Against the backdrop of obsession with technique, Rosen’s approach seems outright subversive. In a discussion of sound, for example, he writes that “the exertion needed to produce the greatest fortissimo makes the pianist feel as if merged with the instrument, participating directly in the creation of the volume of sound like a string or wind player.” In speaking of the widely varying physical proportions of pianists from Hofmann to Rudolf Serkin, Rosen asserts with self-evident pleasure that “this variety is the reason that almost all books on how to play the piano are absurd, and that any dogmatic system of teaching technique is pernicious.” This may seem common-sensical until one realizes that closed systems for acquiring the perfect technique are still being promoted in music schools throughout the world.

Indeed, Piano Notes, a work of studied informality, is in many respects so novel that it is easier to define what it is not than what it is. It is not an exhaustive compendium on playing the piano—though it includes a great many observations and practical tips that will be of use to pianists of all sorts. It is not a history of piano playing—though it is replete with references to performers from Mozart to Michelangeli. It is not a history of the piano’s structural evolution as a physical instrument—though Rosen speaks about certain aspects of its construction in detail. It is not a history of musical styles or of piano music in particular—though Rosen invokes examples freely to support his arguments. It is not a social history of piano concerts and competitions, though Rosen has plenty to say on both subjects.

Piano Notes is best understood as a judicious (and sometimes poignant) mix of polemic, anecdote, and homage. The polemic—as frequently humorous as illuminating—sets the tone. For example, Rosen begins his discussion of the piano’s sound with a confession: “Pianists…are perhaps the only musicians who do not have to listen to what they are doing.” In another improbable insight drawn from experience he adds:

They often know…that a note will be wrong a split second before striking it, too late to change the movement of the hand or arm. String, wind, and brass players have to hear what they are doing in order to know if they are really in tune, but the pitch of the notes is supplied in advance for pianists by the piano tuner.

And further: “This might seem to be an advantage: it is actually a handicap. Perhaps no musicians—except conductors—are so little aware as pianists of what their performances actually sound like.”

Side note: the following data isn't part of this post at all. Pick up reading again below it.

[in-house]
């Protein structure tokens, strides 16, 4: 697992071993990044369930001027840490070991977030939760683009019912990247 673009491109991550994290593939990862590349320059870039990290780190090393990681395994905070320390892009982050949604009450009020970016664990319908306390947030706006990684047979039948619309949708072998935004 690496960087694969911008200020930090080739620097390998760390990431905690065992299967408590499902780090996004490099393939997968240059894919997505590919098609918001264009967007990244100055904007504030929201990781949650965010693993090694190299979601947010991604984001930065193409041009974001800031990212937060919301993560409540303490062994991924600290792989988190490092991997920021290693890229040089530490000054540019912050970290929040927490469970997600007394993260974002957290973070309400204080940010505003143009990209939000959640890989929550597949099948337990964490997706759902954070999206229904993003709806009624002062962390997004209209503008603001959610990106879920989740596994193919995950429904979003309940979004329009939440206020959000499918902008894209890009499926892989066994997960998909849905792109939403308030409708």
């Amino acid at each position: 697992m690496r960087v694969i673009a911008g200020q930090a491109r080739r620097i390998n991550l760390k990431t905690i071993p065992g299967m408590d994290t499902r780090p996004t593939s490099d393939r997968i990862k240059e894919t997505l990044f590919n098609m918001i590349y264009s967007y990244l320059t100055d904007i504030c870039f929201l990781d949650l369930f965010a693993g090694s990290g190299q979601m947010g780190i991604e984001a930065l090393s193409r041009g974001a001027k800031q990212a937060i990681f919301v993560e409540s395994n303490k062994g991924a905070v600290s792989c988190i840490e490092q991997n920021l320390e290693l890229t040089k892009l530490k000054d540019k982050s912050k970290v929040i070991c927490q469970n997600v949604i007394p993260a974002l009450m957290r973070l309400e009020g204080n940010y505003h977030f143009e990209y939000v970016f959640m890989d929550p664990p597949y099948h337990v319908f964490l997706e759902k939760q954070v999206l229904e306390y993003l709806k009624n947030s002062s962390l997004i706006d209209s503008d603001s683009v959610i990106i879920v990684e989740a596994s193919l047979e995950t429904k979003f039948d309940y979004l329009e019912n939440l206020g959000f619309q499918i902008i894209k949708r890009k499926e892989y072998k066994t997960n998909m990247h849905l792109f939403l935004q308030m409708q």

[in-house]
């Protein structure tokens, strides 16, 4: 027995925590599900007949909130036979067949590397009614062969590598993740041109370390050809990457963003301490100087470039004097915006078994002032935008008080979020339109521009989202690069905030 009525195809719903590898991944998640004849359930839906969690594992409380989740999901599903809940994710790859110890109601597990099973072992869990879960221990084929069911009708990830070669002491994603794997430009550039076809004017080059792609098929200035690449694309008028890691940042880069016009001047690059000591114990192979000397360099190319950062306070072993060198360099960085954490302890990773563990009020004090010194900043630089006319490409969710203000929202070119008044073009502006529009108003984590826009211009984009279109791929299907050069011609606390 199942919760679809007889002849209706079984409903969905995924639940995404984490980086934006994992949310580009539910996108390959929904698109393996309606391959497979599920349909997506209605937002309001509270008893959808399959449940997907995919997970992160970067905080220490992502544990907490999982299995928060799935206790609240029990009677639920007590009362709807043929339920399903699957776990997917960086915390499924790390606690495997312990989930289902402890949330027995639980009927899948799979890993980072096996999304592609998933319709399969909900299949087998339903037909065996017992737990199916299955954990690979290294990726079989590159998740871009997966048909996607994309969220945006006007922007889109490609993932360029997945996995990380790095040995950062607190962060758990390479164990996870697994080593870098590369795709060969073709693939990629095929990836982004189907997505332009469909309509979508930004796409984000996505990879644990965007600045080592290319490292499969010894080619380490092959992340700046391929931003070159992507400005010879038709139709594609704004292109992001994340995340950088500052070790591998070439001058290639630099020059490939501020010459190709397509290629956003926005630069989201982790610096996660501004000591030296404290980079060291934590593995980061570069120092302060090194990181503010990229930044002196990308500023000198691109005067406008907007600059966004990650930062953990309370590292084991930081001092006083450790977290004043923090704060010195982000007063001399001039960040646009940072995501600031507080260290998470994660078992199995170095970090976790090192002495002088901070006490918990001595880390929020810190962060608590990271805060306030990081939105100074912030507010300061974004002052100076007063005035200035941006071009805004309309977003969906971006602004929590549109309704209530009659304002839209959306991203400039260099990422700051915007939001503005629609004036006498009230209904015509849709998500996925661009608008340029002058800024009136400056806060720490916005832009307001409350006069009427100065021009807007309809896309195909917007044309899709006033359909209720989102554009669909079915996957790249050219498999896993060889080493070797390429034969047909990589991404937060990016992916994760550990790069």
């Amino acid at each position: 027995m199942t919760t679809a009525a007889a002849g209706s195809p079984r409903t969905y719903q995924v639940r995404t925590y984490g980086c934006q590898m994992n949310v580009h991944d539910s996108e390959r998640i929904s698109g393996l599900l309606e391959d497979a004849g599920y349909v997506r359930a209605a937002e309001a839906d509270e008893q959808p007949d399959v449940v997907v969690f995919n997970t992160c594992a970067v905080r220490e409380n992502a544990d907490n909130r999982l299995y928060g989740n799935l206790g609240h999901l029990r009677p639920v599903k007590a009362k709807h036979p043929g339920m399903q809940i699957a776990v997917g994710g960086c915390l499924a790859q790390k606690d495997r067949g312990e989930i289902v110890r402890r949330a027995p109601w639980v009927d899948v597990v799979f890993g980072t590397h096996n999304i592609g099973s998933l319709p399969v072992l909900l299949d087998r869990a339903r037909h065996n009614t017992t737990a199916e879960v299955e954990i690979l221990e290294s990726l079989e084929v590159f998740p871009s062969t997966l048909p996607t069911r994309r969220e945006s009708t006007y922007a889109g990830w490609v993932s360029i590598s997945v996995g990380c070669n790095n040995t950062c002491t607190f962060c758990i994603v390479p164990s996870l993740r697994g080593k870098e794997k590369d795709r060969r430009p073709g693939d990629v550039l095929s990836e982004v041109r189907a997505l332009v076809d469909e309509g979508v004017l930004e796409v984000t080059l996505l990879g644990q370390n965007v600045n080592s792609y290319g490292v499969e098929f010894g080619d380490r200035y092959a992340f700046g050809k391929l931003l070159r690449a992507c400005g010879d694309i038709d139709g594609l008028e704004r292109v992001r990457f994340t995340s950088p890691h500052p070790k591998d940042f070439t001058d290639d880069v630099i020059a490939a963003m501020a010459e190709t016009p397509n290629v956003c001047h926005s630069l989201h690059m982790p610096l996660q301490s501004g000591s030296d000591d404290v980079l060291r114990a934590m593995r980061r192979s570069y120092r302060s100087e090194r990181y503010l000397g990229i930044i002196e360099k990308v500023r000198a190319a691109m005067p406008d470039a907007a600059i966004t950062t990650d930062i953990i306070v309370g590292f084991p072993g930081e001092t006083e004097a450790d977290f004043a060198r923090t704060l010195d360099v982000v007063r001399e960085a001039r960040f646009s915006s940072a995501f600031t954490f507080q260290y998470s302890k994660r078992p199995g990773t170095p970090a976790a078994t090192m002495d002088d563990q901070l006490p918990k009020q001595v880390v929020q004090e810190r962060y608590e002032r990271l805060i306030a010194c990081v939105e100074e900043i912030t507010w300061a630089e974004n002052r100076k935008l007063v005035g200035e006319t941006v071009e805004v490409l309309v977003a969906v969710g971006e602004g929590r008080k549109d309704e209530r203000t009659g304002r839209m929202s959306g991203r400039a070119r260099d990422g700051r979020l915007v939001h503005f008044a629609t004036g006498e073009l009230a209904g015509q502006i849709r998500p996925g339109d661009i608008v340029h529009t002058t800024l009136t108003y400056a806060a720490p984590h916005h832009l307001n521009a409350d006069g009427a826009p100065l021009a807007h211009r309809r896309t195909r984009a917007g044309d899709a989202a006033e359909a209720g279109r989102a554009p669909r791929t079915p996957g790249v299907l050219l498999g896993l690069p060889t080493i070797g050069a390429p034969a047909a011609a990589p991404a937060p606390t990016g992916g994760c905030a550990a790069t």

Instead of conventional comment on the “singing tone” of the piano, Rosen cheerfully acknowledges its three major liabilities—the uniform tone color, the difficulty of controlling a sound once it has been struck, and the impossibility of changing a pitch during performance. But he then argues no less convincingly that “almost anything can be played on the piano, from troubador songs to the orchestral works of Debussy….” Hence most composers since Mozart (Wagner and Berlioz being two momentous exceptions) have composed with at least the image of their fingers on a piano keyboard, with the obvious impact on music of every genre.

In the chapter “The Instrument and Its Discontents” Rosen implicitly defines the “instrument” as a modern Steinway D (the nine-foot concert model, costing six figures when new—and sometimes when used).2 For his generation this has been, for all practical purposes, the only piano to use. What he does not say is that the predominance of Steinway in the twentieth century is as much a product of brilliant marketing as engineering innovation. Nonetheless, Rosen is not altogether blind to the limitations of the modern instrument. He devotes four pages to discussing the evolution of the una corda (“one string”) pedal, which on earlier instruments allowed the hammer to strike only a single string rather than three strings. Rosen cites larger hammers as the reason why on modern instruments the activation of this left-hand pedal causes the hammers to strike at least two strings (and often three, but in a different location).

This explanation, however, begs the fact that Steinway believed a “soft pedal” (as it is generally called today) to be of diminishing importance in larger and larger concert halls. Had the preservation of this capacity been deemed essential, an engineering solution could have been found. In an era when the sine qua non of a piano was the size and resonance of its sound, a distant softness of sound proved to be a dispensable commodity. Nonetheless, Rosen surpasses most modern pianists in candor when he says, “I think it is a mistake to minimize the action of what is left of the soft pedal and take away still more of the variety of tone quality available to pianists of Beethoven’s time.”